component method.
Original languageEnglish
Article number448
JournalBMC Bioinformatics
Volume12
Issue number1
DOIs
Publication statusPublished - 2011
Externally publishedYes

Fingerprint

Data integration
Data Integration
Lasso
Principal component analysis
Principal Component Analysis
Penalty
Biomolecules
Block Structure
Singular value decomposition
Escherichia coli
Throughput
Proteins
Elastic Net
Metabolomics
Proteomics
Shrinking
Ridge
Framework
alachlor
Escherichia Coli

Cite this

Van Deun, K., Wilderjans, T. F., Van Den Berg, R. A., Antoniadis, A., & Van Mechelen, I. (2011). A flexible framework for sparse simultaneous component based data integration. BMC Bioinformatics, 12(1), [448]. https://doi.org/10.1186/1471-2105-12-448
Van Deun, K. ; Wilderjans, Tom F ; Van Den Berg, Robert A ; Antoniadis, Anestis ; Van Mechelen, Iven. / A flexible framework for sparse simultaneous component based data integration. In: BMC Bioinformatics. 2011 ; Vol. 12, No. 1.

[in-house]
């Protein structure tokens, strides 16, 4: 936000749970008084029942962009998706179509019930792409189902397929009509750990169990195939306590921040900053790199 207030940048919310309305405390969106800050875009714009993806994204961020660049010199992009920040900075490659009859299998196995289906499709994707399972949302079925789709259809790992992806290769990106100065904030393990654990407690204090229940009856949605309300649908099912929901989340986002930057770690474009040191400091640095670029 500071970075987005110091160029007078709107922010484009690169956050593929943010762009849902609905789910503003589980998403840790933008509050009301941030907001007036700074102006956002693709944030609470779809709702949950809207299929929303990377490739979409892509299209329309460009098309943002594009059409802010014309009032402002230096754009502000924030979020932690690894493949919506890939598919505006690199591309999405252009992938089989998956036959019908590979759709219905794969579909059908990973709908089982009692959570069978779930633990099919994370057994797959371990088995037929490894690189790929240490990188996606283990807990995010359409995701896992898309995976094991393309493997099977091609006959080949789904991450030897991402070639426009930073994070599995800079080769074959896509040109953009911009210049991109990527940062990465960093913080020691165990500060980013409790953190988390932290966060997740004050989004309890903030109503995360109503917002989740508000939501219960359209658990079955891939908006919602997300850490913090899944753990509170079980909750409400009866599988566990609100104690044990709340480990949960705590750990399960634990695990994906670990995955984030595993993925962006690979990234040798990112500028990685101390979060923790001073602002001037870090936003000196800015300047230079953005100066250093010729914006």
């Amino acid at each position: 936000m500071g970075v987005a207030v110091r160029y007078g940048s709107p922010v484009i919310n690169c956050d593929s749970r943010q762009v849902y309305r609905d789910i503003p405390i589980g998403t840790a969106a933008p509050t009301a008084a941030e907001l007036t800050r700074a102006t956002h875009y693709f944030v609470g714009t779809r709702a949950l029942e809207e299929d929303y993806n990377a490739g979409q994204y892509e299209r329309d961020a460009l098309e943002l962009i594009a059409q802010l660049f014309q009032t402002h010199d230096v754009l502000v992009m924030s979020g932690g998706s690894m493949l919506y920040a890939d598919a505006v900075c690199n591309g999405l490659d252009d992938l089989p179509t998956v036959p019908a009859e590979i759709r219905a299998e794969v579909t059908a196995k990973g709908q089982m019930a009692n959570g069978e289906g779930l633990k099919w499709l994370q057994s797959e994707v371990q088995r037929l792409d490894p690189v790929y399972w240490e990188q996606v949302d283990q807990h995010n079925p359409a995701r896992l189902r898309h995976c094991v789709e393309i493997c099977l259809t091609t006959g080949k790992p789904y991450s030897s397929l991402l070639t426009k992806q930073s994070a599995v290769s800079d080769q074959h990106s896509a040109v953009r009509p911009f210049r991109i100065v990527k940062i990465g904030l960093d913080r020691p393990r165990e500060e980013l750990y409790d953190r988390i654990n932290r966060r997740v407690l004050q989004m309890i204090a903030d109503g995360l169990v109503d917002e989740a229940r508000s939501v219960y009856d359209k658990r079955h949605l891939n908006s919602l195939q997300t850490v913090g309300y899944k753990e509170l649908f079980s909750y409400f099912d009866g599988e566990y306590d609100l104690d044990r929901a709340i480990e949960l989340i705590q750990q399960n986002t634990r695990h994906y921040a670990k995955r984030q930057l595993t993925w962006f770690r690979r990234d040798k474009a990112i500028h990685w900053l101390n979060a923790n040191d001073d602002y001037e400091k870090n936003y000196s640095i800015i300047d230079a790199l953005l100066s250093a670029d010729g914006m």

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abstract = "BackgroundHigh throughput data are complex and methods that reveal structure underlying the data are most useful. Principal component analysis, frequently implemented as a singular value decomposition, is a popular technique in this respect. Nowadays often the challenge is to reveal structure in several sources of information (e.g., transcriptomics, proteomics) that are available for the same biological entities under study. Simultaneous component methods are most promising in this respect. However, the interpretation of the principal and simultaneous components is often daunting because contributions of each of the biomolecules (transcripts, proteins) have to be taken into account.ResultsWe propose a sparse simultaneous component method that makes many of the parameters redundant by shrinking them to zero. It includes principal component analysis, sparse principal component analysis, and ordinary simultaneous component analysis as special cases. Several penalties can be tuned that account in different ways for the block structure present in the integrated data. This yields known sparse approaches as the lasso, the ridge penalty, the elastic net, the group lasso, sparse group lasso, and elitist lasso. In addition, the algorithmic results can be easily transposed to the context of regression. Metabolomics data obtained with two measurement platforms for the same set of Escherichia coli samples are used to illustrate the proposed methodology and the properties of different penalties with respect to sparseness across and within data blocks.ConclusionSparse simultaneous component analysis is a useful method for data integration: First, simultaneous analyses of multiple blocks offer advantages over sequential and separate analyses and second, interpretation of the results is highly facilitated by their sparseness. The approach offered is flexible and allows to take the block structure in different ways into account. As such, structures can be found that are exclusively tied to one data platform (group lasso approach) as well as structures that involve all data platforms (Elitist lasso approach).component method.",